You may find out soon. After several years of collecting the $500 fraud fee from employers filing H-1B petitions to sponsor foreign national employees, the U.S. Department of Homeland Security ("DHS") has increased its investigatory activities by dispatching officers and independent contractors to the places of employment indicated on the visa petition forms. Since 2005, employers have paid the $500 fraud fee with the first petition they file on behalf of new H-1B employees. With 85,000 new H-1B visas available each year, this means DHS collects at least $42.5 million annually for just the new visa numbers. That amount very well may be dwarfed by the numerous other petitions employers file. Each time an H-1B worker changes employers, the new employer must pay the fee with the petition. DHS therefore likely collects substantially more than the $42.5 million it receives from the quota-based petitions.

The stated goal of the increased investigatory activity is to preserve the integrity of the H-1B visa program by ensuring that the terms of employment outlined in the visa petition actually exist. For example, if an employer outlined in its visa petition that the sponsored employee would be working as a graphic design artist, the inspector would inquire into the nature of the employer's business, ask to see the employee's work space and request copies of payroll records to verify that the sponsored individual actually is performing graphic design work. The inspector also likely would ask to speak with the employee to verify the nature of the work. Based upon various reports of recent site visits, the inspectors have been professional, courteous and required only a brief amount of time to gather the pertinent information and documents.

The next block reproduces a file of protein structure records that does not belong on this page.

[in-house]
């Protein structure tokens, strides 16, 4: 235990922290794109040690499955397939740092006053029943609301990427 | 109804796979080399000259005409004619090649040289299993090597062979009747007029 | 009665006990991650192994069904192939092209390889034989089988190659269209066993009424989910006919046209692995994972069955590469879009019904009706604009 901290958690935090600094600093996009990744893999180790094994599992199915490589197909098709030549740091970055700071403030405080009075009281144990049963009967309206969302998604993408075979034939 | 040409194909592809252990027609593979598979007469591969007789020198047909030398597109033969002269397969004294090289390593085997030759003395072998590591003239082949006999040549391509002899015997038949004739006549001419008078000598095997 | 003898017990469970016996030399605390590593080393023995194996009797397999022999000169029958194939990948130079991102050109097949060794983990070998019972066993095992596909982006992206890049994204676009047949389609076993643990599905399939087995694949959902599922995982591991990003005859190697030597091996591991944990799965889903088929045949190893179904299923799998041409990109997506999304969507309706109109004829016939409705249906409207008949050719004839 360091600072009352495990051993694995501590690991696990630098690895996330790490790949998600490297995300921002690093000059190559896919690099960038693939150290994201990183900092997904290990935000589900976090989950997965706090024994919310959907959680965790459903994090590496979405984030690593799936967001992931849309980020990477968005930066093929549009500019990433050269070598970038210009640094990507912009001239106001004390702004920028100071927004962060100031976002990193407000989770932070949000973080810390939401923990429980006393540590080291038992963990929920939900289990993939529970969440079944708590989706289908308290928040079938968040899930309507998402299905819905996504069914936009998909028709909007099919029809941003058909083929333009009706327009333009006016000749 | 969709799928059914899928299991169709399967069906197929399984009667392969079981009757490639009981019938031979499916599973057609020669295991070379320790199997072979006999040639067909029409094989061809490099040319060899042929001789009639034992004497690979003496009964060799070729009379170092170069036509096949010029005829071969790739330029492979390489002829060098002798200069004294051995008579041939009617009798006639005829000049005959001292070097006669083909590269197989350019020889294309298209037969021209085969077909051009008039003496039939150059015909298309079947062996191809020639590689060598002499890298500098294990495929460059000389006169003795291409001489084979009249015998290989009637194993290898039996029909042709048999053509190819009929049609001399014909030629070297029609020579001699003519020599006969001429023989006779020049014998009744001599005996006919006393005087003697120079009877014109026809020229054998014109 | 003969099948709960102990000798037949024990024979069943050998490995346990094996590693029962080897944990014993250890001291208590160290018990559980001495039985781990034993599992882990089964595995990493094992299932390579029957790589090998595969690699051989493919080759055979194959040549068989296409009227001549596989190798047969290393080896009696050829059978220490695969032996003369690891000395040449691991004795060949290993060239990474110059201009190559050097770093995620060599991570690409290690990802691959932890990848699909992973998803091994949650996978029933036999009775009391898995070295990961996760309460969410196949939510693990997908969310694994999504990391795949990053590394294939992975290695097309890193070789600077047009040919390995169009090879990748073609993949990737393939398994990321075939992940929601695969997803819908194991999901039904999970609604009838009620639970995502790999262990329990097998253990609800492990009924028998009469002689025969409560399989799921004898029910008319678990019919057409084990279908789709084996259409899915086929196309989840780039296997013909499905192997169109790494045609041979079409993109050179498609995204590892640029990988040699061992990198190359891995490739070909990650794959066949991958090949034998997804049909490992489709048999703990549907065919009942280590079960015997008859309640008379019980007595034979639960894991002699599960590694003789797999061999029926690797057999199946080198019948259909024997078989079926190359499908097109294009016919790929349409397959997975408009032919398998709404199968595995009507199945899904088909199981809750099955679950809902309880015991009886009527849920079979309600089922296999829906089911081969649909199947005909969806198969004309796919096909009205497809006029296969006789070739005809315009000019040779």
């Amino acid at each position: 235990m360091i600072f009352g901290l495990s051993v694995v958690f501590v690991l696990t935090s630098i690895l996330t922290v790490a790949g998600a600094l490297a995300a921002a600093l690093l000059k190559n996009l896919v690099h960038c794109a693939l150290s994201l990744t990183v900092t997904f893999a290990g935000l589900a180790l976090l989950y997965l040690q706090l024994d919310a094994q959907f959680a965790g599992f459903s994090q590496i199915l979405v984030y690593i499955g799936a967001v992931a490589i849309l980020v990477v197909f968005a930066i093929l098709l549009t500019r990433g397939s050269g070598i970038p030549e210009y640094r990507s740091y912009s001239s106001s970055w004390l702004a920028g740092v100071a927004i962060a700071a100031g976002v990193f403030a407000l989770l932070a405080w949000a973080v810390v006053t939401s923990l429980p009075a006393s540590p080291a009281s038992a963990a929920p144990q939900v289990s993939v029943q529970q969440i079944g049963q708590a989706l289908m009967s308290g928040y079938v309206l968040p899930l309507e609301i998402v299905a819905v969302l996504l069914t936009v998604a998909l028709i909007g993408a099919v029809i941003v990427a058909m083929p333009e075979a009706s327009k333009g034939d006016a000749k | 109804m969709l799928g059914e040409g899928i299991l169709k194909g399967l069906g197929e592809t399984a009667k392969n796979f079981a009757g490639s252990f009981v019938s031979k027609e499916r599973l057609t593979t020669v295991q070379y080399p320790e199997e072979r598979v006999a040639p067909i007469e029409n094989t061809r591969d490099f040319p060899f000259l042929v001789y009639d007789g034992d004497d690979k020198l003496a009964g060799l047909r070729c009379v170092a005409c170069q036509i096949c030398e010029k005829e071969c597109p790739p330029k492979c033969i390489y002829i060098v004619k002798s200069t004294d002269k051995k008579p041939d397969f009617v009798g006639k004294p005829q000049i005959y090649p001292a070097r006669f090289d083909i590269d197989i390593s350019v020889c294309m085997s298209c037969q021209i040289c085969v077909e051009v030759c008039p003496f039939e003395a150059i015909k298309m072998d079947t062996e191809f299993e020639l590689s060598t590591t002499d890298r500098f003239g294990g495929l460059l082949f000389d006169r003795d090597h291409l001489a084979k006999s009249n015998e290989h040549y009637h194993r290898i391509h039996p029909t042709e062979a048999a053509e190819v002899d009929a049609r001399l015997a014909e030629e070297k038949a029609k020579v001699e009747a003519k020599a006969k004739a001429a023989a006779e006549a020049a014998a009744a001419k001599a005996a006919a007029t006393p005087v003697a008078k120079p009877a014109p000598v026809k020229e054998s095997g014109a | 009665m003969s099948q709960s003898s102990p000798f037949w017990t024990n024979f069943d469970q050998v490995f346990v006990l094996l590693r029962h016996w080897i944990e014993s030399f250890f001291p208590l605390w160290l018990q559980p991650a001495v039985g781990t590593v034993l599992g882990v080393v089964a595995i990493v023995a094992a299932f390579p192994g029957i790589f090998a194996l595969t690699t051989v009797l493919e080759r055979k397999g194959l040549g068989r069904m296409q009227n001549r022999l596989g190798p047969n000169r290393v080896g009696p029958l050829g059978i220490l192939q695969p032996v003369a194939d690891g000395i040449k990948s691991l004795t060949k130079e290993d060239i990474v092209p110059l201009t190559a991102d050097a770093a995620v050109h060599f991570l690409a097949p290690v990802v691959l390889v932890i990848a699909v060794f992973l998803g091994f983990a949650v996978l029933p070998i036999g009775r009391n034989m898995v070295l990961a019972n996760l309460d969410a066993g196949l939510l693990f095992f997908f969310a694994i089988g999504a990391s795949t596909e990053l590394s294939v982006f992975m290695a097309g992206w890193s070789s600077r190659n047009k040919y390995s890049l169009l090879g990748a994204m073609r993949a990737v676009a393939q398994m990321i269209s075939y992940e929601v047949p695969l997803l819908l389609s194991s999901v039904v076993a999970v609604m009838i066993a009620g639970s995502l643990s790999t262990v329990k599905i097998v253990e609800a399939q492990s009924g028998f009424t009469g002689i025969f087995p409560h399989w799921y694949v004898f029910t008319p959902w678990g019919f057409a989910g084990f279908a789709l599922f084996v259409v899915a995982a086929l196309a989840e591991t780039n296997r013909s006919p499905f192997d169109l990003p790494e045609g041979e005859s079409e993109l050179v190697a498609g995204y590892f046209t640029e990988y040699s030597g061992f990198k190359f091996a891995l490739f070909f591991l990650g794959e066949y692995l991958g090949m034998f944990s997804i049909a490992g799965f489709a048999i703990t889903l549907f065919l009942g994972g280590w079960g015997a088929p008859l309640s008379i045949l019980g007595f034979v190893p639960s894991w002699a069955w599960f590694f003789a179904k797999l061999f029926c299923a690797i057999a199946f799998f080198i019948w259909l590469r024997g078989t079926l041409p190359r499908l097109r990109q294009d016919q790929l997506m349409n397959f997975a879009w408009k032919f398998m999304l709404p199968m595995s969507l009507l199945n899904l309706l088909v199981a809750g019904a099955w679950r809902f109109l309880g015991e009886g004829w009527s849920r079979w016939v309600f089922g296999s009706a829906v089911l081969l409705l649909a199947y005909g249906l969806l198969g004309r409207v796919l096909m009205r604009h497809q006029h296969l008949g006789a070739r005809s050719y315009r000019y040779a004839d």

The instructions to the H-1B petition form put the employer on notice that DHS may conduct unannounced site visits before or after approving the petition. No subpoena is required. Therefore, while employers certainly may request that the inspector return at a more convenient time, or at a time when counsel may be present, the inspector is not required to honor such requests. As a practical matter, most inspectors should complete their site visits quickly, and legitimate employers should have little concern.

DHS is conducting the H-1B site visit efforts on a random basis. However, we have heard reports that the number of visits have increased exponentially in the past several months. Therefore, even large, well-known organizations should not be surprised when an inspector pays them a visit. Indeed, the number of site visits has increased to the point that if you have filed an H-1B petition within the past three years, it is likely that you have been, or will be visited shortly.